Great documentary indeed! One needs no particular interest in the subject in order to appriciate the great composition of the visual material. Furthermore, I liked the vision of the artist on how to make a good portrait of a person.

  19. Anurag Singh Bewaki

    yes the city has its own aura and it can be felt only when u live there and be the part of that aura... its aura is very dynamic in nature though city has never been destroyed till now after its existence...really a very good documentary...i thanx god all mighty that he gave me the chance to be called banarasi.... har har mahadev

  20. steven dolci

    I really love this film it's beautiful

  21. brianrose87

    Well said.

    I'll begin with a quote that reaffirms your point, as my words are not nearly as eloquent as others:

    "The search for a spiritual path is born out of suffering. It does not start with lights and ecstasy, but with the hard tacks of pain, dissapointment, and confusion. For suffering to give birth to a genuine spiritual search it has to trigger an inner realization, a perception which pierces through the facile complacency of our usual encounter with the world to glimpse the insecurity perpetually gaping underfoot. When this insight dawns, even if only momentarily, it overturns accustomed goals and values, mocks our routine preoccupations, leaves old enjoyments stubbornly unsatisfying.

    We try to deny our vision and smother our doubts, but the flame of inquiry, once lit, continues to burn, and if we do not let ourselves be swept away by superficial readjustments, eventually the original glimmering of insight will flare up again. It is precisely at this moment, with all escape routes blocked, that we are ready to seek a way to bring our disquietude to an end. No longer can we continue to drift complacently through life, driven blindly by our hunger for sense pleasures and by the pressure of prevailing social norms. A deeper reality beckons us, and until we arrive at our destination we cannot rest content"

    -Bikkhu Bodhi

    Buddhism, of course, could not fully explain the functional need for the ego because evolution was first described 2400 years later. As you said, every aspect of the human mind has a function. Collectively, every function serves a single goal, reproductive success with a healthy mate.

    There is often a stark difference between our minds evolutionary drive to stay in the gene pool, and a life of bliss. We evolved to pass on our genes, not to be constantly satisfied and content. In fact, we evolved to NOT be constantly satisfied and content; it is dissatisfaction and discontent that is a strong driver of the will for many humans.

    Evolution didn't equip us with the tools to be PERMANENTLY happy, it equipped us to be TEMPORARILY satisfied. Every high leads to another low, a night of social highs is followed by a week of loneliness, and most people assume this is simply how life works.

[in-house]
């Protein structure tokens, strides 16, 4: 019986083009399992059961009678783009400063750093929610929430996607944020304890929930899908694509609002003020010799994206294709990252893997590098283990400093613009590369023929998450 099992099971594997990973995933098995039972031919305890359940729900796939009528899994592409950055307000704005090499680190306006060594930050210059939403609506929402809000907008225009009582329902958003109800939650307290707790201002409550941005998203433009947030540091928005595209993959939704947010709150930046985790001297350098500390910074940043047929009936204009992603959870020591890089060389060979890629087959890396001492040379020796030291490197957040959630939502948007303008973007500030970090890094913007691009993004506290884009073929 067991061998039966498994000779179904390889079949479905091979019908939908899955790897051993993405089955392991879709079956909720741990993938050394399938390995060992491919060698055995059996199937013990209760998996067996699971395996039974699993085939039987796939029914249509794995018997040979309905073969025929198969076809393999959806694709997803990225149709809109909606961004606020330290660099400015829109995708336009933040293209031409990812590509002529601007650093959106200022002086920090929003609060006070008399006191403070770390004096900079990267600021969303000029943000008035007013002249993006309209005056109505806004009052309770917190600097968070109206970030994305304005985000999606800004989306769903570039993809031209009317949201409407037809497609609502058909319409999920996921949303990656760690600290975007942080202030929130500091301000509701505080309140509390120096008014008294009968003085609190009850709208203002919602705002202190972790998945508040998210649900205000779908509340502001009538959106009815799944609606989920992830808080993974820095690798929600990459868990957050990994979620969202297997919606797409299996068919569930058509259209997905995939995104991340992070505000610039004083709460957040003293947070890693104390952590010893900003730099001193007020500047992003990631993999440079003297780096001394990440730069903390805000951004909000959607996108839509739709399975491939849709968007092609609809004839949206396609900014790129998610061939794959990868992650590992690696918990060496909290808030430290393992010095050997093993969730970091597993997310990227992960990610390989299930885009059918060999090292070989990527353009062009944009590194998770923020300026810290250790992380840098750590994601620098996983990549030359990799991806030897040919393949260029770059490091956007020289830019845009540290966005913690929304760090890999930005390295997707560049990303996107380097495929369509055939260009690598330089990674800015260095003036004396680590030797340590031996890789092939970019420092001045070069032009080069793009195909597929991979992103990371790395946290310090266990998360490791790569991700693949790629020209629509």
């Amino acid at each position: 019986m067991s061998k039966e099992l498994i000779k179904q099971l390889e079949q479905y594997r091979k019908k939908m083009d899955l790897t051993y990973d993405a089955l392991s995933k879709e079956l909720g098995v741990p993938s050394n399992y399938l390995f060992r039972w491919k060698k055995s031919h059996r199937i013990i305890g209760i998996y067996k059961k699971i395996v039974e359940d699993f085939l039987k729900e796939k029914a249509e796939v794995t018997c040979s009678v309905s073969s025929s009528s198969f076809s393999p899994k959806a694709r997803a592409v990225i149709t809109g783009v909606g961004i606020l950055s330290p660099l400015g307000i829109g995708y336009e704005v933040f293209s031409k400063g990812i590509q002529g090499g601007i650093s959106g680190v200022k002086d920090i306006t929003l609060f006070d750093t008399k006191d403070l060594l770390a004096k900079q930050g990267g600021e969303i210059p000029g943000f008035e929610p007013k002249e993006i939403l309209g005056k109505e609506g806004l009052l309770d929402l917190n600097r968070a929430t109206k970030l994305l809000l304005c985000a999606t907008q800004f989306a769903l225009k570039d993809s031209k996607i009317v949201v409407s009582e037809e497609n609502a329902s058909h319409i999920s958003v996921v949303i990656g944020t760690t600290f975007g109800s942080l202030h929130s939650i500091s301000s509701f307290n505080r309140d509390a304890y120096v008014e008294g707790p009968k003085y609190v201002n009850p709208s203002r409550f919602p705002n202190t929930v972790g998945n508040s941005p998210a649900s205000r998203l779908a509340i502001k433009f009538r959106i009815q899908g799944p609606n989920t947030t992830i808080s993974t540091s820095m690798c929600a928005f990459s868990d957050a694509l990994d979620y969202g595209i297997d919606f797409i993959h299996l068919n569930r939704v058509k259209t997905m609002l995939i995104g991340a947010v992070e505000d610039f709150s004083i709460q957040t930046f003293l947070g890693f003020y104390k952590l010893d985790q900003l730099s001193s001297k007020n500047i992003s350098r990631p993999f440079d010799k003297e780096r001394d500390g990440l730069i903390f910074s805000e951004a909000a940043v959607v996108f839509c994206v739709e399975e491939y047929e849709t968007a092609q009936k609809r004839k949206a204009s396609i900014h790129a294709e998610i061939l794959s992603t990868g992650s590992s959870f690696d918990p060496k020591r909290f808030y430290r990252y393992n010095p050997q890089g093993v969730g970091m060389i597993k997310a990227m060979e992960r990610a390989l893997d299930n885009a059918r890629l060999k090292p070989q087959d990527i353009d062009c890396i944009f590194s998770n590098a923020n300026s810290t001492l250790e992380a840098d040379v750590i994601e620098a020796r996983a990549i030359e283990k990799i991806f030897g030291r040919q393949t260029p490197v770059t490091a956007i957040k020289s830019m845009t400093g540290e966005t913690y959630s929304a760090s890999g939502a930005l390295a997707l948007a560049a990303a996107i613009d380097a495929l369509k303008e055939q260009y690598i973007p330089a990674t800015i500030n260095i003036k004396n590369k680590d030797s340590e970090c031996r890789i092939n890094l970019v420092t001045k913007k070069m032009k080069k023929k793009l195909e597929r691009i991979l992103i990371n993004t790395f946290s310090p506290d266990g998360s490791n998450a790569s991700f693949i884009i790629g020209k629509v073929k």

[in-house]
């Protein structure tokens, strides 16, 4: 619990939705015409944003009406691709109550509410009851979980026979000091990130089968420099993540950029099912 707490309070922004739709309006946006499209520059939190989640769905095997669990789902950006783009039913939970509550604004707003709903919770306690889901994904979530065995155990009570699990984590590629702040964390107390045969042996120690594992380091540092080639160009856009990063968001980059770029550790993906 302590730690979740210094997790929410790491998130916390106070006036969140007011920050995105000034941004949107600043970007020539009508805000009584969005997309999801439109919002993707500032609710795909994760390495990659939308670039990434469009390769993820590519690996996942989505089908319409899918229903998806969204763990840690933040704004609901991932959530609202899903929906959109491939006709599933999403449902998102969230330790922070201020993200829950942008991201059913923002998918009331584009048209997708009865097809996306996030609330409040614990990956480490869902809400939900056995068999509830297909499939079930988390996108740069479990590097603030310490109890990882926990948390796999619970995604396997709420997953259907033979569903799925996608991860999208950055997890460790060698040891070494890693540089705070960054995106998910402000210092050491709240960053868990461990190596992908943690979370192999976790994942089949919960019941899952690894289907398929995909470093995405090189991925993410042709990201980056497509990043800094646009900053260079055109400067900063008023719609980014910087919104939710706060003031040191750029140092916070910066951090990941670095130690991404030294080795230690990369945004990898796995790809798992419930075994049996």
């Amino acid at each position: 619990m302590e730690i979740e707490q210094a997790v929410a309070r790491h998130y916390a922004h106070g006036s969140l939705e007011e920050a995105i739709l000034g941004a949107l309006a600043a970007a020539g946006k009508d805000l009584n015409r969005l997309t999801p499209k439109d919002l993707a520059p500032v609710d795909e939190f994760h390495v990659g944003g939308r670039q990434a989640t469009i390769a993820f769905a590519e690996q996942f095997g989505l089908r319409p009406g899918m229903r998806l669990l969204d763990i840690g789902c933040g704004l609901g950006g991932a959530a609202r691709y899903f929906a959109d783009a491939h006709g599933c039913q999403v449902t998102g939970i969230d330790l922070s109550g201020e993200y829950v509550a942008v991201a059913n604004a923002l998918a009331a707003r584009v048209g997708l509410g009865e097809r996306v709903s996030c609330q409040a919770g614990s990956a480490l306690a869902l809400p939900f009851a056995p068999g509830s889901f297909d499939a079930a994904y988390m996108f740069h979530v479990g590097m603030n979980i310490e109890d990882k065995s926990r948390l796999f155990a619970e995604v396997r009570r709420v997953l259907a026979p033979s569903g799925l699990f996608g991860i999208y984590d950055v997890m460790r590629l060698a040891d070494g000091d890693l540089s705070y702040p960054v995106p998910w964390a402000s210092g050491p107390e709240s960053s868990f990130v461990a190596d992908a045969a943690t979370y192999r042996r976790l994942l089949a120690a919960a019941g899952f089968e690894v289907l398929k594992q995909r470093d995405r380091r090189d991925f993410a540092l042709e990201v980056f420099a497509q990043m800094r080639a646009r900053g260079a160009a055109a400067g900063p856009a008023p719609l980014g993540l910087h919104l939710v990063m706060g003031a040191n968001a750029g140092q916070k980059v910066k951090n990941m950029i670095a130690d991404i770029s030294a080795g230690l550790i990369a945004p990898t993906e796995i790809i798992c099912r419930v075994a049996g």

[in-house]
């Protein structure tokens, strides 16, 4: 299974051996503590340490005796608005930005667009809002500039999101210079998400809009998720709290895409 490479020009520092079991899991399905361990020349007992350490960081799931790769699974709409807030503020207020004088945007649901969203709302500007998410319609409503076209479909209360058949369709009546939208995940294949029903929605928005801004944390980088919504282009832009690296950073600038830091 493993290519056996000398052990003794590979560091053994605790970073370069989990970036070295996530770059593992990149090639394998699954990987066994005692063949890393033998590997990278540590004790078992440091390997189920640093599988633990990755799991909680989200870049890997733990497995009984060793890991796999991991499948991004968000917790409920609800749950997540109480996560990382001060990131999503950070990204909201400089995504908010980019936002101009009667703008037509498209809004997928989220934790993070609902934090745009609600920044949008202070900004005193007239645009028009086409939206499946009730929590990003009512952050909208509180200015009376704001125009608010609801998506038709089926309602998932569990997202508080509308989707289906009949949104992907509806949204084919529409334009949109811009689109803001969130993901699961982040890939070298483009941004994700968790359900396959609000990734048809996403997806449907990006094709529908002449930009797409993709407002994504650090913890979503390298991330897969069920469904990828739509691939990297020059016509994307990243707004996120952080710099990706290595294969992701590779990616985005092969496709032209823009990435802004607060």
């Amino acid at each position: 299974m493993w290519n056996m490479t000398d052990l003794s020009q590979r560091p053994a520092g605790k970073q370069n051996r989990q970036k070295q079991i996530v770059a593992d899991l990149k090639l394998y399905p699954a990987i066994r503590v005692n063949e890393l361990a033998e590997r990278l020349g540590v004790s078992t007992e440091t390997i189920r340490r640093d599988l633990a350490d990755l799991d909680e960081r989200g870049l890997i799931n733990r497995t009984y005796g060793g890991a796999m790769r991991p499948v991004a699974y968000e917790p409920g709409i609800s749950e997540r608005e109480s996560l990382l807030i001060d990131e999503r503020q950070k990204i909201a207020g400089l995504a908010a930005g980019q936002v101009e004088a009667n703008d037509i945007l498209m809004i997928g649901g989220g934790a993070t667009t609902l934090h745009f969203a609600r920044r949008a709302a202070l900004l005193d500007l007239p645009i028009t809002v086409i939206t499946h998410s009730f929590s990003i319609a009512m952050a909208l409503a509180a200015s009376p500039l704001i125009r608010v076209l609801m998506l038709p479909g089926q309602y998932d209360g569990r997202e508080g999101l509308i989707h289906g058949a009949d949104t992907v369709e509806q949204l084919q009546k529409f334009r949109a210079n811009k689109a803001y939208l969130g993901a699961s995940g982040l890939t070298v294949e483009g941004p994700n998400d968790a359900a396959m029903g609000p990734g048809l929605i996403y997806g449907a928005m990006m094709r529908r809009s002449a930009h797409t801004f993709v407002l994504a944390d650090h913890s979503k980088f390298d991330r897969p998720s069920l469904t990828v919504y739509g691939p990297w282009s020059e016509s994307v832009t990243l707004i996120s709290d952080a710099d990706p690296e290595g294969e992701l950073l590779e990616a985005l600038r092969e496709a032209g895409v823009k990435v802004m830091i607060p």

Genuinely try spending 10 hours alone in a room. No TV, no phone, no books, no art, no internet, no stimulus of any kind. I strongly recommend attempting this to everyone because it is guaranteed to give critical insight into how insecure we all are; without constant distraction our muddled minds become frustrated, bored, restless, and listless. After 7 hours your mind will be screaming for you to give up and just "Do something already".

    Humans seem to be unique in that we have the ability to recognize ego, illusion, ignorance, Mara, Satan (whatever terminology you prefer) for what it is, and by seeing, you can separate "I" from "me". You will still feel sorrow, boredom, pain, and disappointment, but you will not identify with them. Once that separation is felt for the first time... I don't know words that can describe the abundant sensation of peace, a feeling of lightness, space, buzzing, and warmth; a feeling that I hadn't known existed until it had been accidentally stumbled into. Once experienced for the first time there is no "unknowing" the experience.

  22. brianrose87

    @oQ

    Everyone should consider your advice. I cannot say it is true for everyone, but I have found it to be true for myself.

    Our reactions, thoughts, and feelings about others are a reflection of the lens through which we interpret the world. Every person has a unique lens, but I've never met anyone who does not see the world through a veil (this includes myself). Some people are looking through a particularly thick veil, others a more translucent one.

    The distortions our lenses place upon the world become our emotions (in a metaphorical, not literal, sense).

    In my own life I have found that most quarrels I have are rooted in my own minds distortion of another persons actions or words. That distortion is usually a reflection of my own insecurities or past experiences. By realizing my anger, jealousy, or frustration with others is rooted not in them, but in myself, my relations and my understanding are improved.

  23. yakketiyak